“I’m going to be committing my time, energy and resources to basically putting the message out that Terry would be extremely bad for Arizona as governor, and that whoever the Republican candidate coming out of the primary, we’re going to put them in the best position to beat him in 2010,” said Mecum. “I think we’ve just got a tremendous back bench. We’ve got some great people running for governor.”
Many Republican lawmakers shied away from giving Brewer an endorsement, at least this far ahead of the Aug. 24 Republican primary.
House Speaker Kirk Adams said he was focused on the state’s budget crisis, left unresolved by Brewer’s partial veto of the Legislature’s budget in September. He said he wouldn’t focus on the governor’s race until after those issues were behind him. But he suggested that he wouldn’t be surprised to see Brewer overcome her challengers in the primary.
“If there’s one thing I’ve learned about Jan Brewer, it’s that she’s very determined. I expect nothing short of a vigorous campaign,” he said.
Sen. Al Melvin of Tucson said he is not endorsing anyone at this point, though he acknowledged it’s notable for a Republican lawmaker to withhold support for an incumbent Republican. Melvin decried Brewer’s “fixation with the sales tax,” and said her vetoes left the state in an “almost untenable position.”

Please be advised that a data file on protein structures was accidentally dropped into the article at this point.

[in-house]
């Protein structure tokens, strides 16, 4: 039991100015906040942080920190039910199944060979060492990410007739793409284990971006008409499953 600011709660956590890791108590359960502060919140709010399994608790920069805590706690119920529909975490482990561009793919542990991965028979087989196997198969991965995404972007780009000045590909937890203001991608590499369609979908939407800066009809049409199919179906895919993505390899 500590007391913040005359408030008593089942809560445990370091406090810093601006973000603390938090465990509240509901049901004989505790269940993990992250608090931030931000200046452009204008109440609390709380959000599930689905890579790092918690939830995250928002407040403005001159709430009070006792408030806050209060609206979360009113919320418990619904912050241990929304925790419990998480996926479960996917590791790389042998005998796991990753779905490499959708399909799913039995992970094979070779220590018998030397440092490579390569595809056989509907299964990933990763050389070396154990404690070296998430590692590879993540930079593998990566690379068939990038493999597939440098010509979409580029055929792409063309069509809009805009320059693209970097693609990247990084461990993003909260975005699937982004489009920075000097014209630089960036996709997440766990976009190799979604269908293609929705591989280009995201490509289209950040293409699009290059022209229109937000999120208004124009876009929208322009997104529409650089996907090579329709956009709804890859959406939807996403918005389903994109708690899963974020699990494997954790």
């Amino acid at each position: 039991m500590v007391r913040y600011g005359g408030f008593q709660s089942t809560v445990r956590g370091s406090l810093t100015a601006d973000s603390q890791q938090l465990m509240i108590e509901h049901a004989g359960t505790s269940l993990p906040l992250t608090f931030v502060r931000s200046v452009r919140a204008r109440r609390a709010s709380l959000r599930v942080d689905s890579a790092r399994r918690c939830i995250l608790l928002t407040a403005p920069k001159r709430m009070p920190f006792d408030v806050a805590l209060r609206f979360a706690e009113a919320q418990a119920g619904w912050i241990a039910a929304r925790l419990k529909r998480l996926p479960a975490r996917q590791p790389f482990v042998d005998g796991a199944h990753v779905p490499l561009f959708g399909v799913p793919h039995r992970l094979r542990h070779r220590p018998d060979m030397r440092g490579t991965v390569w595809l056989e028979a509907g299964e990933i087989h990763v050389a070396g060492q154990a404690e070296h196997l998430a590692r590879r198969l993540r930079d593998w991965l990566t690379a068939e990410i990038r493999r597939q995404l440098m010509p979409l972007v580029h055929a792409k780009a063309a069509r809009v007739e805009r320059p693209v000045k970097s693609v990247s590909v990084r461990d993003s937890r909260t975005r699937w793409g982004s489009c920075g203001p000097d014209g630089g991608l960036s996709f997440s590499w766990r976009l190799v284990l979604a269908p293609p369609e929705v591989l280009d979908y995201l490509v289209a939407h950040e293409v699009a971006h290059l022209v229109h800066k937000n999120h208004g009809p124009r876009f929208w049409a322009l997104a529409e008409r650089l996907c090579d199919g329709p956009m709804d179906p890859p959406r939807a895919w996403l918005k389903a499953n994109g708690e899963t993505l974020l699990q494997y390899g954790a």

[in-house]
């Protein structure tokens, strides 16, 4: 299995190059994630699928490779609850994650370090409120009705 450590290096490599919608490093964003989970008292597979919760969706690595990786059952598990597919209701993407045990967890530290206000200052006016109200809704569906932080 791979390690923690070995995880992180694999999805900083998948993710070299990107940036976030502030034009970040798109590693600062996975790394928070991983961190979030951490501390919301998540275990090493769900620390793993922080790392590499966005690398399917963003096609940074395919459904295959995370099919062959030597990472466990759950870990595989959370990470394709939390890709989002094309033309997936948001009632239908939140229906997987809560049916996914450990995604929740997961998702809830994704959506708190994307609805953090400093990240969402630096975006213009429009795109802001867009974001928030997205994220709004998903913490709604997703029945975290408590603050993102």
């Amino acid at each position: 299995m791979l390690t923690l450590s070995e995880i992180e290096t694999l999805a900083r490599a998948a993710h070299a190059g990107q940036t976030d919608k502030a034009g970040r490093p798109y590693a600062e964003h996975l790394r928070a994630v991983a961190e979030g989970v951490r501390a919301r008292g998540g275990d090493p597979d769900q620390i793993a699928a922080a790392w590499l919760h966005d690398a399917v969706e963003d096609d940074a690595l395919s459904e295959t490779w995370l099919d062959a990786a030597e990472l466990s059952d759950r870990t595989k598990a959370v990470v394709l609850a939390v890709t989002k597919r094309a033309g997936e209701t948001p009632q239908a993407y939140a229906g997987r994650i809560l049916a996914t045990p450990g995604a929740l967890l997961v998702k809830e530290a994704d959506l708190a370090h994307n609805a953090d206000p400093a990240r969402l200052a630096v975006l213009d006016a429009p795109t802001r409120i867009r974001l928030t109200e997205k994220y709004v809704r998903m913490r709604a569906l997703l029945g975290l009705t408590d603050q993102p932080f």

Sen. Sylvia Allen, a Snowflake Republican, said the governor’s filing was a sign that Brewer is looking to improve her strained relationship with the Legislature.
“Maybe she might want to try to strive to get a lot of our support by being a little more communicating with our two houses, which I think is desperately needed,” Allen said. “Better communication — hopefully maybe that would inspire her to do that.”
Republican political consultant Chris Baker, of Blue Point LLC, said Brewer’s announcement could help her pursue her budget agenda, which stalled in both the regular and special sessions. He speculated that she might decide against running at a later time.
“I think she had no choice but to make a formal announcement this year. If people believe you’re a lame-duck governor, your ability to further your agenda is hurt.”